So much for parties, clubs and bars. When the late hours strike on a Saturday night, the place to be for more young adults is asleep in bed.
Today’s 18-to-35-year-olds say they understand the link between sleep and health better than people once did, with many seeing the long- and short-term benefits of more shut-eye. Younger people also say they take comfort in seizing control over their bedtime routines, finding solace in saying no to even a late-night dinner.
Businesses have adjusted in turn, with bars adding matinee dance parties and other daytime events.
In 2022, those in their 20s reported getting an average of nine hours and 28 minutes of sleep, according to an analysis of American Time Use Survey data by RentCafe. That is an 8% increase from the eight hours and 47 minutes they said they slept in 2010. Those in their 30s and 40s saw smaller increases.
Bedtimes are also creeping earlier. An analysis of more than two million total Sleep Number smart-bed customers found that those between 18 and 34 went to bed at 10:06 p.m. on average in January, compared with 10:18 p.m. last January.
Emma Kraft, a 19-year-old junior at the University of California, Berkeley, spent her sophomore year living in a sorority house with 65 other women and still managed to clock her nine-hour minimum of shut-eye.
“For me, nothing good happens after 9 p.m.,” says Kraft, who tries to be asleep by around 9:30 every night. Far from feeling like an outsider, Kraft says she has been bombarded with requests from friends for help shifting their own bedtimes earlier.
“All of a sudden, it’s so much cooler and way more accepted to sleep early, and everyone has just adapted,” Kraft says.
Party, but make it daylight
Madelyn Sugg, 25, adopted a loose 9 p.m. bedtime after moving to Tulsa, Okla., in November. Instead of barhopping into the wee hours like she often had on weekends, Sugg says she now sees a jazz show with one group of friends at 6 p.m. every Monday and grabs drinks with another group at 5 p.m. on Thursdays.
“I was afraid of that feeling of FOMO or of feeling like I’m not succeeding at building a community, but it’s actually turned out to be an improvement in all these areas,” says Sugg, a financial-operations analyst.
She says the shift is saving her hundreds of dollars a month on late-night food and drinks.
Businesses used to welcoming night owls are reporting this change of behavior, too.
Seatings between 4 p.m. and 6 p.m. now make up 31% of Yelp reservations, up from 19% in 2017. The proportion of reservations between 6 p.m. and midnight have declined in tandem.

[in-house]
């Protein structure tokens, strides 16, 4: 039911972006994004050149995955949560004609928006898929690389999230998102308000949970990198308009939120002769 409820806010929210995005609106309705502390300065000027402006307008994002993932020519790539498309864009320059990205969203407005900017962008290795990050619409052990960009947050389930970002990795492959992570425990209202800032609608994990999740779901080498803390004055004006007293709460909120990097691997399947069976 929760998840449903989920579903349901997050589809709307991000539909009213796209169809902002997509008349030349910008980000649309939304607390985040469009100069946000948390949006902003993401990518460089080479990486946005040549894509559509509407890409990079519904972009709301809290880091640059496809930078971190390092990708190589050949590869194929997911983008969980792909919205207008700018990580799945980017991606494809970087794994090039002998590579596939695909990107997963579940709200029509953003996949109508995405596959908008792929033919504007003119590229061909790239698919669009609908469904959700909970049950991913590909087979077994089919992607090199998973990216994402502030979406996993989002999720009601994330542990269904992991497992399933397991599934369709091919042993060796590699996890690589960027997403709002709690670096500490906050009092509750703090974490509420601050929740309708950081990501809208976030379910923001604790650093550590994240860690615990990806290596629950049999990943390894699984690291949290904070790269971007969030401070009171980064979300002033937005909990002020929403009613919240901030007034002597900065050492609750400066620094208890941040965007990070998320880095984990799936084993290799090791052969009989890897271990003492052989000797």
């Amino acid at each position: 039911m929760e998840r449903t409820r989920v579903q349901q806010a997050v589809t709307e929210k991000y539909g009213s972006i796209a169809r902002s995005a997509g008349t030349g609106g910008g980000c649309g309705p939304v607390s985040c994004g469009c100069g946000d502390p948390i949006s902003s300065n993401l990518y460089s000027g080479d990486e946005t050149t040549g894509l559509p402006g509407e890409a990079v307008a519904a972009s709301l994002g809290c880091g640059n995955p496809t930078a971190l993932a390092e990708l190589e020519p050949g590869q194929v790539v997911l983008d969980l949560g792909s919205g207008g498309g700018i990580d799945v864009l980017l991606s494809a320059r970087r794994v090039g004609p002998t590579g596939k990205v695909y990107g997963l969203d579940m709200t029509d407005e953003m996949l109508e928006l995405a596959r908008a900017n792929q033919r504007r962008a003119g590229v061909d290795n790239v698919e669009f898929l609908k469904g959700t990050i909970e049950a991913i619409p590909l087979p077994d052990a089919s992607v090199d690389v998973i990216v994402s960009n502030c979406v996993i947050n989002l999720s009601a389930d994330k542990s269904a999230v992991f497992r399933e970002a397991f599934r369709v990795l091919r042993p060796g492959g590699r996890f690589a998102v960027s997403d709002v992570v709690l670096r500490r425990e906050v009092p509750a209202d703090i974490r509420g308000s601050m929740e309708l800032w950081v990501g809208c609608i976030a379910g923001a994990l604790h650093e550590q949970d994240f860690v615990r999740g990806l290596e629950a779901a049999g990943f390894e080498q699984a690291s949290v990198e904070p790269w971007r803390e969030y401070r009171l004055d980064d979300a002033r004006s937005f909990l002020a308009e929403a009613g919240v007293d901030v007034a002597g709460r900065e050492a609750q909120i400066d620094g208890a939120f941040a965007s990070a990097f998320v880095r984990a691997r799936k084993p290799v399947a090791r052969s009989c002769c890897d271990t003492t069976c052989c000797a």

In New York City, bars are experimenting with early dance parties for those who want to get down during daylight hours. Joyface in the East Village has hosted four “matinees” since Halloween that start at 5 p.m. On New Year’s Eve, revelers counted down to 2024 at 8 p.m. The wait list that night was 200 people long, owner Jennifer Shorr says.
“We order pizza for everyone, it peaks at 8 p.m., then everyone can still be in bed by 11,” she says.
John Winkelman says he has seen sleep swing from a long-snubbed facet of medicine to an occasionally overhyped cure-all in his 30 years in the field. The chief of the sleep disorders clinical-research program at Massachusetts General Hospital in Boston says he is happy to see more people taking their sleep seriously, but says there is such a thing as too seriously.
“People are getting a little bit neurotic about it,” he says.
He doesn’t see any intrinsic benefit to turning in earlier “unless you have to wake up at 3 a.m.,” but touts the benefits of a consistent bedtime and getting somewhere between seven and nine hours.
Will and Kelsey Tjernlund say they laugh and sometimes decline if friends invite them out to an 8 p.m. dinner on a Friday.
“We’re, like, ‘Oh my gosh, that’s so late,’” says 33-year-old Will, who runs an e-commerce consulting business from the couple’s home in Austin, Texas, and is usually in bed by 8:30.
It is a big departure from their lifestyle before the pandemic, when 30-year-old Kelsey worked in an office downtown and got home around 7 p.m. Now, the Tjernlunds work out during their lunch breaks and fold laundry and prep dinner in the afternoons.
Kelly Baskin, a voice actor in Los Angeles who also works from home, says embracing an early bedtime was about saying no to hustle culture and accepting that she requires a full nine hours of sleep.
“I always thought that made me look lazy and I tried to fight it,” says Baskin, 32.
Baskin, who tries to be in bed between 8 and 9 every night, says a de-stigmatization of early bedtimes on social media helped motivate her.
“A third of my For You page right now is people going to bed early,” she says of her TikTok feed.
The videos are part of the #SoftGirl trend that highlights slow-paced indoor activities like journaling, sipping a cup of tea or performing a calming nighttime wind-down routine. Videos with the hashtag have been viewed a collective 2.9 billion times on TikTok.
Kraft, the Berkeley junior, says some events on campus are starting earlier than they did when she was a freshman. But not everything.
“The fraternities, I would say, have not quite caught onto the trend,” she jokes.
Write to Rachel Wolfe at firstname.lastname@example.org